In the context of a THz Gaussian beam $(1)$, it is stated:

Terahertz output radiation at higher frequency produced a narrower collimated beam owing to diffraction effects (...)

What kind of diffraction effects cause higher radiation to produce narrower collimated beams?

I'm more interested in an answer based on the diffraction effect, but mathematically this still makes no sense to me, because according to the formulas for the Rayleigh range and for the spot size parameter (respectively shown below),

$$z_R = \frac{\pi \omega_0^2 n}{\lambda} \tag{1}$$

$$w (z) = w_0 \sqrt{1+ \left( \frac{z}{z_R}\right)^2} \tag{2}$$

an increasing frequency should lead to a greater spot size.

Where is this reasoning wrong?

  1. Broadband high-resolution terahertz single-pixel imaging. A.Vallés, J.He, S. Ohno, T.Omatsu, and K. Miyamoto. Opt. Express 28, 28868-28881,(2020), Opt. Express eprint.

2 Answers 2


Look also at the expression for divergence:

\begin{equation} \theta=\frac{\lambda}{\pi w_0 } \end{equation}

for 2 beams with the same waist $w_0$, the one with the lower wavelength (higher frequency) will also have a lower divergence.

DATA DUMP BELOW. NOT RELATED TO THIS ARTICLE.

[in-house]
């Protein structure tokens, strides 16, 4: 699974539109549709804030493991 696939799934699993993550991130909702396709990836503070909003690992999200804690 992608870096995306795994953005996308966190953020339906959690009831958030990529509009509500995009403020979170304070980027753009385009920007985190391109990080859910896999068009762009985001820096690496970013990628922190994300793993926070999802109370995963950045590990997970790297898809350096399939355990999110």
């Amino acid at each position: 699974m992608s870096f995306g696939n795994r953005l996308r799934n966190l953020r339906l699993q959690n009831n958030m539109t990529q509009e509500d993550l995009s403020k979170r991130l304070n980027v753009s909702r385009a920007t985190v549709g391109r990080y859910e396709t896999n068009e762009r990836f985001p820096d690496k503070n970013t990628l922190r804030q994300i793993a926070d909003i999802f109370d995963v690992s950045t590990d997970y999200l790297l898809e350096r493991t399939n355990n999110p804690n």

With the equations you posted you can also see that 2 beams with the same waist, the Rayleigh range will be longer for that with the lowest wavelength (higher frequency).

Hope this helps.


First, the math. The Rayleigh range $z_R = \pi w_0^2n/\lambda$ gets larger when the wavelength $\lambda$ gets smaller. So, increasing frequency makes for a larger $z_R$. Now, when we look at the waist formula, $$w=w_0\sqrt{1 + \left(\frac{z}{z_R}\right)^2}$$ we can see that a larger Rayleigh range will cause the beam to expand less for the same $z$.

As for the physical reason this happens, let me be a little hand-wavey. Think back to the double-slit experiment. Why is the central peak of long-wavelength light wider than short-wavelength light? It's because it takes larger path differences for two rays to destructively interfere due to the longer wavelength. It's the same with a coherent beam. It takes larger divergences from the beam axis for different parts of the long-wavelength wavefront to destructively interfere. This allows long wavelengths to diverge faster than short wavelengths.


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